Although one database in the core network and one database in the customer network are shown in FIG. 1, the various types of data may be stored in any number of databases. For instance, various databases, e.g., a database for maintenance records of vehicles, a database for data gathered from sensors in vehicles, a database for weather data gathered for locations of vehicles, a database for refueling data associated with vehicles, a database for data gathered from servers of the customer (e.g., server 120), a database for population density obtained from municipality records, a database for road conditions gathered from third parties, etc., may be used. In addition, the various types of data may be stored in a cloud storage. In other words, the network service provider may implement a service for identifying a list of vehicles with inefficiencies, determining, for each vehicle in the list, a cause for the inefficiency, and storing the list of vehicles that are identified as being inefficient and respective causes in a cloud storage and/or a centralized server.

In one embodiment, the database 105 is used for storing various data, e.g., maintenance records of vehicles, data gathered from sensors in vehicles, weather data gathered for locations of vehicles, refueling data associated with vehicles, data gathered from servers of the customer (e.g., from server 120), population density data, road condition data, and the like.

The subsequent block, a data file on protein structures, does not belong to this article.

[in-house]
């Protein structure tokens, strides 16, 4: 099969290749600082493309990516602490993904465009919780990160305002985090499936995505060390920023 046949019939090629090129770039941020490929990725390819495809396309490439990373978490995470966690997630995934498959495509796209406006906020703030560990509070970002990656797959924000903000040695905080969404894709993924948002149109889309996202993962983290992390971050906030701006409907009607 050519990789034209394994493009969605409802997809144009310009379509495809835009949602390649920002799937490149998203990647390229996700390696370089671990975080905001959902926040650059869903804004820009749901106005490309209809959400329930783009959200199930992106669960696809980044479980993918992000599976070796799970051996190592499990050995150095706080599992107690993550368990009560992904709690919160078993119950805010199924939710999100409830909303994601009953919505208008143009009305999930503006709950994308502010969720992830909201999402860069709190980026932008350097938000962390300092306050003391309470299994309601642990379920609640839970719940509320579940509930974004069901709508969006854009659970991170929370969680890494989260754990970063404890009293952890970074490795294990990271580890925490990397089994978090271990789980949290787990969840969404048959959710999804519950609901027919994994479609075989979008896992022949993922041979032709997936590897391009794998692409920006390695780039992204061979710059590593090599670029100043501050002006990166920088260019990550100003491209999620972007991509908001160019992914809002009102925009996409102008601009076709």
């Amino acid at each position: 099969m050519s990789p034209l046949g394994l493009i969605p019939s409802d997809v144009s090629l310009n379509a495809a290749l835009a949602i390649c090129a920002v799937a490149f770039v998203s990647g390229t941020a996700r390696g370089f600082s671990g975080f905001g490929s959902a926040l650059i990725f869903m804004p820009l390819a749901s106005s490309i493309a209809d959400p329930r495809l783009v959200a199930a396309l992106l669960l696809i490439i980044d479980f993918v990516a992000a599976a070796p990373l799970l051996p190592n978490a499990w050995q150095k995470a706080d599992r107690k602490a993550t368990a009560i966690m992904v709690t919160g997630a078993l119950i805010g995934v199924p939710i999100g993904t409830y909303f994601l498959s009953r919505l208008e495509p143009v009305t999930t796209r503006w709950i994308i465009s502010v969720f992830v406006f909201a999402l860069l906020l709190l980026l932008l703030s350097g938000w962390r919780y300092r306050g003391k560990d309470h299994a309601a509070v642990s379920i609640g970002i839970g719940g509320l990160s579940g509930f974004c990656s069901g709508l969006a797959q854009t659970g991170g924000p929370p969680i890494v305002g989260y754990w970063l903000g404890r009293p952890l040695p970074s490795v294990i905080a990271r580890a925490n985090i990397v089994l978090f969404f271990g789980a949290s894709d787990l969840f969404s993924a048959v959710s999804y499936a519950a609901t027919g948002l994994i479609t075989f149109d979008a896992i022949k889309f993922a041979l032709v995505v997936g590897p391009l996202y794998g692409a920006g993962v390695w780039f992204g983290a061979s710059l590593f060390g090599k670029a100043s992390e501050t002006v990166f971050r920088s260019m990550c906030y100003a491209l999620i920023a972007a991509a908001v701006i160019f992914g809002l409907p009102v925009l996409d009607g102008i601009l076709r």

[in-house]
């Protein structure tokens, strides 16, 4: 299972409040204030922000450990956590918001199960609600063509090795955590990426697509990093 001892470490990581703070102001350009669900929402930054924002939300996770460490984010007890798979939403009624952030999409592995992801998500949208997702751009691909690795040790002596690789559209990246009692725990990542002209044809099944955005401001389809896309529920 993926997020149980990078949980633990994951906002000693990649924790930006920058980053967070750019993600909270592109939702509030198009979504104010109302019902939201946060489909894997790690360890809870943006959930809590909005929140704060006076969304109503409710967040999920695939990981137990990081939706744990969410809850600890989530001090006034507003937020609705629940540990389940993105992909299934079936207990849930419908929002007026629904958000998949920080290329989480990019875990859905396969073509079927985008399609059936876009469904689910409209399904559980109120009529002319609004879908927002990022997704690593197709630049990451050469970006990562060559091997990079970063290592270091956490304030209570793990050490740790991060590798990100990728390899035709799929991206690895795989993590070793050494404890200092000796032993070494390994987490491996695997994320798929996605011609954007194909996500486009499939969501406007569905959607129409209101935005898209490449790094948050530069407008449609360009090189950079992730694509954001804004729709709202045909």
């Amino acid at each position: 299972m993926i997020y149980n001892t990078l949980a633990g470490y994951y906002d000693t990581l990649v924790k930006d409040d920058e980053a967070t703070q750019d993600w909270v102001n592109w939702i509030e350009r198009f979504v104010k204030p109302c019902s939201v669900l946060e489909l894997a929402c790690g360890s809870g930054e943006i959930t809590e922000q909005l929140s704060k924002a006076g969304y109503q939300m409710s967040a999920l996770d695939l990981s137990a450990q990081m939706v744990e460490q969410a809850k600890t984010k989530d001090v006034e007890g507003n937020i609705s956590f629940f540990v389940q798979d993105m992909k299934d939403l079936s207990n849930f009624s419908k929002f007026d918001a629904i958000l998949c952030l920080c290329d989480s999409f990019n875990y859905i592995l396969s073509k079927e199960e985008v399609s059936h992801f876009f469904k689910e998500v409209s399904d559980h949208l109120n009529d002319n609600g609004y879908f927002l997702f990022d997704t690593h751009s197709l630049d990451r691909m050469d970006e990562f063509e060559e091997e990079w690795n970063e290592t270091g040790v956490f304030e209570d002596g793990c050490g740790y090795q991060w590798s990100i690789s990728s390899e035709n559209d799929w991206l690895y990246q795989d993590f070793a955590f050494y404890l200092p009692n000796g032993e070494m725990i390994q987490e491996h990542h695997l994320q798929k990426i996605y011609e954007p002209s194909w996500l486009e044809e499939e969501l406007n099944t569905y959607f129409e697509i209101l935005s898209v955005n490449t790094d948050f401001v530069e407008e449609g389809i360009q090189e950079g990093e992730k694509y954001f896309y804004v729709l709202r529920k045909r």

In one embodiment, the AS 104 is used for implementing the present method for identifying a list of vehicles with inefficiencies, and determining, for each vehicle in the list, a cause for the inefficiency. The AS 104 of the present disclosure is for categorizing a plurality of vehicles into a plurality of peer groups, and determining for each particular peer group of the plurality of peer groups: 1) a baseline for vehicle efficiency (e.g., fuel efficiency), 2) a baseline of driving behavior, and/or 3) whether there is at least one vehicle in the particular peer group with an efficiency that is an outlier as compared to the baseline of the efficiency associated with the particular peer group. In one example, the AS 104 may determine for an outlier vehicle in the particular peer group, whether a driving behavior of the driver driving the outlier vehicle is an outlier as compared to the baseline of the driving behavior associated with the particular peer group. In turn, the AS 104 may then identify the driving behavior of the driver driving the outlier vehicle as being the cause for the vehicle's efficiency being cited as an outlier. Alternatively, if the AS 104 does not identify the driving behavior of the driver driving the outlier vehicle as being the cause, then the AS 104 may identify that a need for maintenance of the vehicle as being a cause for the vehicle's efficiency being cited as an outlier.